A Weird Kind of Minecon

I'm not really a big gamer - as I've gotten older, I've gotten different priorities, and sitting down to play a game takes a backseat most of the time. An exception for this has been Minecraft, a game where my favorite thing to do is to explore a randomly generated new land. I didn't play it as much as a lot of people, but I really liked it and the community that came from it - a community of people creating stuff both in and out of the game.

I don't remember all the forces at work that got me to sign up to go to Minecon in Vegas in 2011. I was going by myself, and signing up to help volunteer seemed like a good way to meet people, so I did that. I made a dress, handed out Jones soda, and met some fun people. I ended up in an Irish bar with a bunch of new friends, stayed out until 3am, and had a stranger (non conference person) try to kiss me in an elevator (this was more silly than scary).

The years after that were also really great. Minecon 2012 in Paris had some weird moments like trying to charge my phone from my laptop in some park in the dark and trying to figure out a very confusing train ticketing situation. I remember getting right to volunteering when landing, and being weirdly tired/excited and dancing to help greet people to get tickets. I got to stand behind Skrillex at a nightclub in Paris, and I had an amazing time.

2013 in Orlando, I was starting to realize I was going to Minecon to meet people I already knew. 2015 in London, I rented a house with a bunch of them, didn't volunteer, and spent most of the convention wandering around the city. This year, I sorta knew I wasn't going to go. Most of my core group of friends weren't going, and I realized it wasn't really for me anymore.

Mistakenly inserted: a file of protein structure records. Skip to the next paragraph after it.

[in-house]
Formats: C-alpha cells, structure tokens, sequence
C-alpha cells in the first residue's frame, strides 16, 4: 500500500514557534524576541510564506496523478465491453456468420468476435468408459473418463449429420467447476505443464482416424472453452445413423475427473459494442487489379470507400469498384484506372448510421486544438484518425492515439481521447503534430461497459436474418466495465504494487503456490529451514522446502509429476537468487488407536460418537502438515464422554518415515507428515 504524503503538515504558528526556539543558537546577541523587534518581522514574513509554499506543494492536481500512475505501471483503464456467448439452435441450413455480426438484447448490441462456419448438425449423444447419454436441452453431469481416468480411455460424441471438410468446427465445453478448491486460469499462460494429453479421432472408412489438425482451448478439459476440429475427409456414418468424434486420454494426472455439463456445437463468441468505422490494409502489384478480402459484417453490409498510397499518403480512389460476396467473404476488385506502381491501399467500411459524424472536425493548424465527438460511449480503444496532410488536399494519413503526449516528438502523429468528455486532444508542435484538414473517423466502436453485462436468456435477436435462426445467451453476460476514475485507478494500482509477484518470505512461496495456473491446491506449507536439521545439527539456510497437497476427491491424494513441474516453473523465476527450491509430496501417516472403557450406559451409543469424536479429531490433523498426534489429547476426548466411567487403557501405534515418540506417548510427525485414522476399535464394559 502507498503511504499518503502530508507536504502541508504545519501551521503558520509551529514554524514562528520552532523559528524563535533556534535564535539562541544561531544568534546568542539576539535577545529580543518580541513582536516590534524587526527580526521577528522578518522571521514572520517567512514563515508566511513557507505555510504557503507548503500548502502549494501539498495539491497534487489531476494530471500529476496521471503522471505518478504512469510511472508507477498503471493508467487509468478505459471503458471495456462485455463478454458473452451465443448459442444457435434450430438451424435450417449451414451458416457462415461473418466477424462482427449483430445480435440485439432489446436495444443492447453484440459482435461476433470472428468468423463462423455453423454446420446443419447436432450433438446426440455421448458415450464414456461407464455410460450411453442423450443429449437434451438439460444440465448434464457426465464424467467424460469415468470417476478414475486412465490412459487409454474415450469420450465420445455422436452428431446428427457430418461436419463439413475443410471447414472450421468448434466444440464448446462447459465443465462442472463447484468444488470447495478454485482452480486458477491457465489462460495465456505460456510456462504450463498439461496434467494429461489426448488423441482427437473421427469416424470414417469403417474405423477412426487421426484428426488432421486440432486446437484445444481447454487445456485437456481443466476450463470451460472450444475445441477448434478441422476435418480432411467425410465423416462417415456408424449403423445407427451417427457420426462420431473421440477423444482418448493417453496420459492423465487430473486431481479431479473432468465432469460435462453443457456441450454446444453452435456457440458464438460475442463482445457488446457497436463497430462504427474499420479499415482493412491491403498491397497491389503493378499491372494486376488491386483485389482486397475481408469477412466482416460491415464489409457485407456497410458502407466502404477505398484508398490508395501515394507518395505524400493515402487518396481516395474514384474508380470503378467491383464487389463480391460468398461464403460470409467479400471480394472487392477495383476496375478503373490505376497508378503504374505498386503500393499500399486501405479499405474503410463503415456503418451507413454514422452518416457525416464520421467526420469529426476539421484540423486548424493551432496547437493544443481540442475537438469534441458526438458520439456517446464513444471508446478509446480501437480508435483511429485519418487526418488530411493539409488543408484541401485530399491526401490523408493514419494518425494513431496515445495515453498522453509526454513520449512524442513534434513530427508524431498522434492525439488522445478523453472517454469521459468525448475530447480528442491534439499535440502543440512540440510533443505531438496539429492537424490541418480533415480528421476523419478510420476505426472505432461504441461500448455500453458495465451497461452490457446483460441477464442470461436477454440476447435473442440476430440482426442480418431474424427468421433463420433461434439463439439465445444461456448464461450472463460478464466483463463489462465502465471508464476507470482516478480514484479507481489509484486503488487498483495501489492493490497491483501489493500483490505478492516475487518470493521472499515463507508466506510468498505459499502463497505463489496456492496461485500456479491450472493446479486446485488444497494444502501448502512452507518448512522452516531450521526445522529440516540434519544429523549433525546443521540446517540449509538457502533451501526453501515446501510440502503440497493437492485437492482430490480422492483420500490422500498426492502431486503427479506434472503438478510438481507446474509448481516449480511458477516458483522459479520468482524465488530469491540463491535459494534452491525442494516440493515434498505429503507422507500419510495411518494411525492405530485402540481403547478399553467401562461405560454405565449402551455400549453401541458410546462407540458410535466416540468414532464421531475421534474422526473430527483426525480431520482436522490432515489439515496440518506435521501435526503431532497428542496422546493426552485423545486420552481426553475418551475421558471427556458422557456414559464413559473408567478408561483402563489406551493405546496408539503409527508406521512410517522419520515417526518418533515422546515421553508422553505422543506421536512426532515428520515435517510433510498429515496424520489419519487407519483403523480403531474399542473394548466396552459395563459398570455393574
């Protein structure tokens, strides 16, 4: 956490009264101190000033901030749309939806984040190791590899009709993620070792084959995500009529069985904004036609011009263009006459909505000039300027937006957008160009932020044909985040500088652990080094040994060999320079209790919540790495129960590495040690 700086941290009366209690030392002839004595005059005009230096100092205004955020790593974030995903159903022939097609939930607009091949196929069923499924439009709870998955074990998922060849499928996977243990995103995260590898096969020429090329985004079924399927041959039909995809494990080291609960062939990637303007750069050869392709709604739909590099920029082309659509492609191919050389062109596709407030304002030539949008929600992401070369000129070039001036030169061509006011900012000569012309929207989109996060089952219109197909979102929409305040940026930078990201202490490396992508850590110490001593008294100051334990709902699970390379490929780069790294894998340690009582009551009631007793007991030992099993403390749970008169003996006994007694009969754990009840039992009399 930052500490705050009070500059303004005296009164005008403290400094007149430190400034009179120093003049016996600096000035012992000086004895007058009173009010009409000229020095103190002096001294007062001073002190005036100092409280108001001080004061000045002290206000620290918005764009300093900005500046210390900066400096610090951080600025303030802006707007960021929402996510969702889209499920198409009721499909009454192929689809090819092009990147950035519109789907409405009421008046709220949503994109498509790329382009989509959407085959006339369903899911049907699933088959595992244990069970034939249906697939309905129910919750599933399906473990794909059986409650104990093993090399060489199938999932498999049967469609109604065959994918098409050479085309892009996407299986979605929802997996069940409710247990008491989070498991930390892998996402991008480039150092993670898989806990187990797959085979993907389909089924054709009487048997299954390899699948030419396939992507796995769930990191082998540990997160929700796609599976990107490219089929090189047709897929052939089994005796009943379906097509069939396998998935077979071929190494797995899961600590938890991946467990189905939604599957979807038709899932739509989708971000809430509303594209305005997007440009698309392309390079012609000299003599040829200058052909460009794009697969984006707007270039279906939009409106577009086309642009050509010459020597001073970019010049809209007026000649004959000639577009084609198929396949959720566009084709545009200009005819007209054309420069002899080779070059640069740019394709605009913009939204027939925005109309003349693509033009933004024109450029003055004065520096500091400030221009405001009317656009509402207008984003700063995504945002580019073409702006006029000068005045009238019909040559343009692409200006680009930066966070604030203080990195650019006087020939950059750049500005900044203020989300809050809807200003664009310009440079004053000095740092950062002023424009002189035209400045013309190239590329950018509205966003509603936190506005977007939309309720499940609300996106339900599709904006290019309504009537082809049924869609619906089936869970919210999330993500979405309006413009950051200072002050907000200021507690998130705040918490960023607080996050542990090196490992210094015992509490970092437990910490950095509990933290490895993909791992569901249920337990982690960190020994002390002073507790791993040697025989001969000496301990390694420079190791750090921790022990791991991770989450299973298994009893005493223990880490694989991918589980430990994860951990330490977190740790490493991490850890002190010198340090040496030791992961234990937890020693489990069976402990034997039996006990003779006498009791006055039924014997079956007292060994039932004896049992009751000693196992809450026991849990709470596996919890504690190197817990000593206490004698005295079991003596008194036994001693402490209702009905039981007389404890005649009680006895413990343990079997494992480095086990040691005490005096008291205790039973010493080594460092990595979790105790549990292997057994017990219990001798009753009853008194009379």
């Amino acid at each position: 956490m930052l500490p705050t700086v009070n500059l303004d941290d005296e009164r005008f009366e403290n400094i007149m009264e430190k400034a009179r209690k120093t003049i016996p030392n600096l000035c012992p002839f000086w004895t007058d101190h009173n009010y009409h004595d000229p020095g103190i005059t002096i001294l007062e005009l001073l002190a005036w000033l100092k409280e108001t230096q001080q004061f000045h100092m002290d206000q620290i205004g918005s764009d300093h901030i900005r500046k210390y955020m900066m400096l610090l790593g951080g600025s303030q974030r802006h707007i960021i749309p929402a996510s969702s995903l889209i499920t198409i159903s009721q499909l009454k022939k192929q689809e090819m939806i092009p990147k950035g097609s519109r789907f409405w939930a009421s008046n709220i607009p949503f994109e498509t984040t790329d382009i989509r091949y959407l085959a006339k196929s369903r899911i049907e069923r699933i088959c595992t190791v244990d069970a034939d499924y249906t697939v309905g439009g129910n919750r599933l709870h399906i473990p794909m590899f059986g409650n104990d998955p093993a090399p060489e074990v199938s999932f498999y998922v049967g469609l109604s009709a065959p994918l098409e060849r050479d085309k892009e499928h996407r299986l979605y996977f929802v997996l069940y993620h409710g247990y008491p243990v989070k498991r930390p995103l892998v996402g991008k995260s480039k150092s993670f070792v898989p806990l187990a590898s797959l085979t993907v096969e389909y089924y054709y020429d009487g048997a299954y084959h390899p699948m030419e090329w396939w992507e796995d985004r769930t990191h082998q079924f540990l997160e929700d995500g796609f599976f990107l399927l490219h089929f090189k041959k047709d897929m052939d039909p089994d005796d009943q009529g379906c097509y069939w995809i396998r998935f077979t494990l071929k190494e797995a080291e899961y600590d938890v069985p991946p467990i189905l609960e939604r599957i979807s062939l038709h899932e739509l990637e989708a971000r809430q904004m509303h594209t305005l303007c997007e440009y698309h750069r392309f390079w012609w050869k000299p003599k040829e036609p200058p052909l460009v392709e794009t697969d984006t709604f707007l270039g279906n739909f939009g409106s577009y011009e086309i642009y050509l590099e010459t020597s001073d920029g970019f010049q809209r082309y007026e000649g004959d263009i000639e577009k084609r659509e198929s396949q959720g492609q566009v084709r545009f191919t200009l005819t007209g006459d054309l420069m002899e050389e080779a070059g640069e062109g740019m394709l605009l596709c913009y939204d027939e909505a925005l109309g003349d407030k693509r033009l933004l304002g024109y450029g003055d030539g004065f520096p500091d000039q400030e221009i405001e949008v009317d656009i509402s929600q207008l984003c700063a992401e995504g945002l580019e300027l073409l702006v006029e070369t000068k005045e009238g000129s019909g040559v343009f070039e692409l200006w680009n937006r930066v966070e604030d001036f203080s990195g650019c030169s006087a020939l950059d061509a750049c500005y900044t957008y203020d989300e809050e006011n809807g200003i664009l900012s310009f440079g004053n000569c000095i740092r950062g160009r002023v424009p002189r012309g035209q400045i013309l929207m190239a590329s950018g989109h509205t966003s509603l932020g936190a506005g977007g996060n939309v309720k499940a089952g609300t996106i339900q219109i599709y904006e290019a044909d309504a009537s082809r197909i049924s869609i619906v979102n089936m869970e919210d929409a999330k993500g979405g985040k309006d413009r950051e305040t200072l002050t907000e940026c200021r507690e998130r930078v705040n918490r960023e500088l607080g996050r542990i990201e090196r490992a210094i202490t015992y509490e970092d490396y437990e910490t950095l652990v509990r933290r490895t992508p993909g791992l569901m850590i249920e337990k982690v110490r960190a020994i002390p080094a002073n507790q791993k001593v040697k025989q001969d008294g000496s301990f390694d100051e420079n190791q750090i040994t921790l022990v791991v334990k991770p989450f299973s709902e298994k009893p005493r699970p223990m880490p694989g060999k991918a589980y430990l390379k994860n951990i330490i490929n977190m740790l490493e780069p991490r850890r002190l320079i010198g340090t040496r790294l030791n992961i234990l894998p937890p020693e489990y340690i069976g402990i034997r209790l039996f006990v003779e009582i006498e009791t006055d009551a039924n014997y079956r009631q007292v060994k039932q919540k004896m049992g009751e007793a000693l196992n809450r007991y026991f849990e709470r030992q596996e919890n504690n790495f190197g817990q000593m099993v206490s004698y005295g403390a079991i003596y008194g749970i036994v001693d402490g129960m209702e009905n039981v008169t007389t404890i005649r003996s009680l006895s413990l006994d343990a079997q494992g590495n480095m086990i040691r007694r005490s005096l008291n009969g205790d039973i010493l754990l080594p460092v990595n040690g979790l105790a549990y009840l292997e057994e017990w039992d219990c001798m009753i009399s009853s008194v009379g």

I remember when the first of my Minecon friends asked if he could come visit before heading to a convention in the Southern US. I was excited - I have a second bedroom and an air mattress! He was disappointed in Orlando's beer selection and I can get him the best beer here on my home turf! Then, a second friend asked to come visit before a convention of his own. Then, a third friend asked to come visit to see a concert here. All spread out so it wasn't overwhelming, but I have to admit, being excited to see them again was mixed with a bit of being scared. What if they expect me to have a fancier place or neighborhood? What if I've only fooled these mostly-internet-friends into thinking I'm interesting? What if I can't figure out what to do here? I was way, way more excited to see them, but this was getting me out of my comfort zone. When I hang out with friends, I prefer going out somewhere. I've never really prioritized having a home with a good space to I bring people to hang out. I'm not a solid intro- or extravert but I definitely like having quiet time. I won't screw this up, right?

Turns out it worked out really, really well. I learned more stuff about my city. I got to share some of my favorite events, my favorite people and my favorite beers with them. I still had my quiet time. We talked about work (we're all programmers, go figure), our families, philosophies on life.. My guests were all super low maitenance and, once it was all over, I realized my worries changed to me missing the fun of helping someone be on vacation.

On the last night my last guest was here, I brought him to a tiki bar here in Minneapolis. The bathroom of this place is painted with chalkboard paint, and there are pieces of chalk in the stall with you to write some of your Realest Wisdom. In my stall someone had written "you are enough." I like to think myself a bit better of a person to really internalize stuff written on bathroom walls, but when my last guest went home and I was reflecting on my summer, I thought about how yeah. My non fancy apartment, my neighborhood with garbage trucks driving through every day at 6am, my driving, my fly over city, my :waves hands vaguely: everything is enough. Enough to get people out here to see it and me. Enough for us all to have a great time.

So yeah, I've sorta outgrown Minecon, but the community has always been what made it great. The little section of the community I know is still making my life awesome. Sometime in the future, the "Kristina Comeuppance Tour" of Europe will come, and I can't wait to see what my friends choose to share with me.